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Things to do at Plymouth Hoe

With Plymouth Hoe being one of the most iconic areas in Plymouth with panoramic views over Plymouth Sound, there are plenty of things to do to keep all the family big and small entertained throughout the day

Walks and Scenery

A number of paths across the waterfront, around the park and further afield in to the city centre and the Barbican make for a number of walks, which are all accessible for wheelchairs and prams. 

The Waterfront Walkway is part of the South West Coast Path which follows waterfront path around Plymouth Hoe. It is a great family walk along a unique section of the South West Coast Path, providing an entertaining and enlightening journey where art is used to highlight the city's history and heritage.

Floral displays (planted for spring and summer) can be seen throughout the park in numerous beds providing vibrant colour and a large variety of plants. 

Sports, activity and play 

  • Pitch and putting green 
  • Tinside Lido is an Grade II listed art-deco style, which offers salt water swimming for the visitors and residents if Plymouth. This Lido is open seasonally so check the opening times. 
  • Bowls green (used by Sir Francis Drake Bowling Club)
  • Playground

There is something for everyone at West Hoe Park, which is around 500m west along Hoe Road. 

With a newly updated play area, pay to play activities invluding train, trampolines, crazy golf and boats as well as a large grassed area for games and picnics. A small pop up cafe is located at the park serving hot and cold drinks and a variety of food. 

Wildlife, Nature and Conservation

The Hoe is designated as a County Wildlife Site because of the presence of 10 notable species of plants including wild clary, sea couch grass, long-bracted sedge, ivy broomrape, knotted hedge parsley, toothed medick, Plymouth thistle and round-leaved crane's bill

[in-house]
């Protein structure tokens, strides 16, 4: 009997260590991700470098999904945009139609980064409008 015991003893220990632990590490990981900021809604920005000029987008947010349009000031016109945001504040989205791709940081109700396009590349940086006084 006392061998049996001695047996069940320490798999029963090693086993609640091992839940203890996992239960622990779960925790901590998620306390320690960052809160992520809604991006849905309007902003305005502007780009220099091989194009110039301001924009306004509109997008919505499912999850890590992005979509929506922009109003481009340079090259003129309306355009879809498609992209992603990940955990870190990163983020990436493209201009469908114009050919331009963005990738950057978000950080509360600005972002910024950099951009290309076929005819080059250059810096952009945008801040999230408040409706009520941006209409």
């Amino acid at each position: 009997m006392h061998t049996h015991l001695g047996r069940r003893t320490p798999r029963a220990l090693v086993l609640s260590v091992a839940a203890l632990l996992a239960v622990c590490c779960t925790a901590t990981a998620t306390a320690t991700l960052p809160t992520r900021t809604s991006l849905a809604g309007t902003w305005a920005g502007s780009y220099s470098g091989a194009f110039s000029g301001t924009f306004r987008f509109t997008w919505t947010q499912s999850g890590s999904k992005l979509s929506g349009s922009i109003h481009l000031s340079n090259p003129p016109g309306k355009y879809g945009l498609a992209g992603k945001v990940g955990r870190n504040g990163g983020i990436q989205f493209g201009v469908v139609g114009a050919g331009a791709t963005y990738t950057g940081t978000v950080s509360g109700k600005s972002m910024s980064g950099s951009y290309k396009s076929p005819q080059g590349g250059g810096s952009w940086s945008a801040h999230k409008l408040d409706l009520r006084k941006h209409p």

There are two areas of the Hoe that are managed as limestone grasslands, one beneath the Citadel and the other immediately west of the Dome

The Hoe is bordered by the waters of Plymouth Sound and the River Tamar which form a European Marine Site, consisting of a Special Area of Conservation and Special Protection Area

Important habitats include sandbanks, reefs, estuaries and salt meadows that support important wintering bird populations including the avocet

In the approaches to the Sound, bottle-nosed dolphins and basking sharks are occasionally spotted whilst beneath the waves, the Sound is home to both the spiny seahorse and the short-snouted seahorse which reside amongst eelgrass beds

Pink sea fan, one of the UK's soft corals species, can be found in amongst rocky reefs in Plymouth Sound. The Tamar Estuaries Consultative Forum (TECF) promotes the delivery of integrated management to ensure long term sustainability of habitats and species. 


Plymouth Hoe is of great historic interest, and houses a vareity of War Memorials, including - Naval War Memorial, RAF Memorial, Armada Memorial and Drake Statue. There have been many historic events that have happened in this iconic location including:

  • Sir Francis Drake famoulsy playing bowls on Plymouth Hoe before setting sail across the seas to fight the Spanish Armada
  • The Mayflower set sail from Plymouth to America, carrying the pilgrims who founded the modern United State. This histroic journey will be celebrated in 2020 with Mayflower 400 year featuring events, activities, stories, culture and more. 
  • The Beatles Bums are now situated on Plymouth Hoe to help visitors and Plymothians recreate that iconic photo of the famous band sitting on Plymouth Hoe.